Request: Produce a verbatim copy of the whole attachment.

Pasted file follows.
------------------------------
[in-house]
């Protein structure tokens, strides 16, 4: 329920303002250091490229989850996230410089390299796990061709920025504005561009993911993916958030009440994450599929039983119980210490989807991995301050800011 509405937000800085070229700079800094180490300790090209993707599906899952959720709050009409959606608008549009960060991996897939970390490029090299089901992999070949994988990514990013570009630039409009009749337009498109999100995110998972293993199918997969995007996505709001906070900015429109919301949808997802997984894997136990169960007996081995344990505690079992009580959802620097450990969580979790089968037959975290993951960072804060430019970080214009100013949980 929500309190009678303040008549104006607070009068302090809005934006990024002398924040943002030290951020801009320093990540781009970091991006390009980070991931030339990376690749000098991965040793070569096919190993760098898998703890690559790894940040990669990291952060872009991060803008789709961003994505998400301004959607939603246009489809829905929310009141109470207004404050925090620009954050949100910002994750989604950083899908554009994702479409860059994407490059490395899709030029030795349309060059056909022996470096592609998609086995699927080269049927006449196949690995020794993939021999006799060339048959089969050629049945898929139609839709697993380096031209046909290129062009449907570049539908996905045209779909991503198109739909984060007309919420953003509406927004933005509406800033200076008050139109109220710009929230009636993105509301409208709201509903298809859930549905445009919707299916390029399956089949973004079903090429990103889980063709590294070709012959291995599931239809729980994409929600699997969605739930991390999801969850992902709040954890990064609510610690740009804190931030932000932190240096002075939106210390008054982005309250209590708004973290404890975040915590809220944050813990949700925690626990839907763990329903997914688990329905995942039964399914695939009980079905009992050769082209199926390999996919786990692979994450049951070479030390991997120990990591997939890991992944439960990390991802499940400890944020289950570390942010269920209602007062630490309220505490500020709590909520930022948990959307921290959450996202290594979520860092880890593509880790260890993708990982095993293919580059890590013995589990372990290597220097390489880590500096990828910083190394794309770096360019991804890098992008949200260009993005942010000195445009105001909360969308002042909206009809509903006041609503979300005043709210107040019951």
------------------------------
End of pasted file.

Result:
[in-house]
């Protein structure tokens, strides 16, 4: 329920303002250091490229989850996230410089390299796990061709920025504005561009993911993916958030009440994450599929039983119980210490989807991995301050800011 509405937000800085070229700079800094180490300790090209993707599906899952959720709050009409959606608008549009960060991996897939970390490029090299089901992999070949994988990514990013570009630039409009009749337009498109999100995110998972293993199918997969995007996505709001906070900015429109919301949808997802997984894997136990169960007996081995344990505690079992009580959802620097450990969580979790089968037959975290993951960072804060430019970080214009100013949980 929500309190009678303040008549104006607070009068302090809005934006990024002398924040943002030290951020801009320093990540781009970091991006390009980070991931030339990376690749000098991965040793070569096919190993760098898998703890690559790894940040990669990291952060872009991060803008789709961003994505998400301004959607939603246009489809829905929310009141109470207004404050925090620009954050949100910002994750989604950083899908554009994702479409860059994407490059490395899709030029030795349309060059056909022996470096592609998609086995699927080269049927006449196949690995020794993939021999006799060339048959089969050629049945898929139609839709697993380096031209046909290129062009449907570049539908996905045209779909991503198109739909984060007309919420953003509406927004933005509406800033200076008050139109109220710009929230009636993105509301409208709201509903298809859930549905445009919707299916390029399956089949973004079903090429990103889980063709590294070709012959291995599931239809729980994409929600699997969605739930991390999801969850992902709040954890990064609510610690740009804190931030932000932190240096002075939106210390008054982005309250209590708004973290404890975040915590809220944050813990949700925690626990839907763990329903997914688990329905995942039964399914695939009980079905009992050769082209199926390999996919786990692979994450049951070479030390991997120990990591997939890991992944439960990390991802499940400890944020289950570390942010269920209602007062630490309220505490500020709590909520930022948990959307921290959450996202290594979520860092880890593509880790260890993708990982095993293919580059890590013995589990372990290597220097390489880590500096990828910083190394794309770096360019991804890098992008949200260009993005942010000195445009105001909360969308002042909206009809509903006041609503979300005043709210107040019951």